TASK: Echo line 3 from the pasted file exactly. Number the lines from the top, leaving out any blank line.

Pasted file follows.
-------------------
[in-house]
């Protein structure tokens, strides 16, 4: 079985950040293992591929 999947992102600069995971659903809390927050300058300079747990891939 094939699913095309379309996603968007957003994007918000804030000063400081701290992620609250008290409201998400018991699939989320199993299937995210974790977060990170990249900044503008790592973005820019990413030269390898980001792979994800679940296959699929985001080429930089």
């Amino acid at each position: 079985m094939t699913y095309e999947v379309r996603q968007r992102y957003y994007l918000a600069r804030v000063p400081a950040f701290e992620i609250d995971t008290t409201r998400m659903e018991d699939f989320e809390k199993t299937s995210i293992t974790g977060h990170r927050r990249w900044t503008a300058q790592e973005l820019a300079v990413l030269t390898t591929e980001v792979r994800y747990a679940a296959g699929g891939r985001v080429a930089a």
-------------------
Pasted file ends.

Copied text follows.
């Amino acid at each position: 079985m094939t699913y095309e999947v379309r996603q968007r992102y957003y994007l918000a600069r804030v000063p400081a950040f701290e992620i609250d995971t008290t409201r998400m659903e018991d699939f989320e809390k199993t299937s995210i293992t974790g977060h990170r927050r990249w900044t503008a300058q790592e973005l820019a300079v990413l030269t390898t591929e980001v792979r994800y747990a679940a296959g699929g891939r985001v080429a930089a």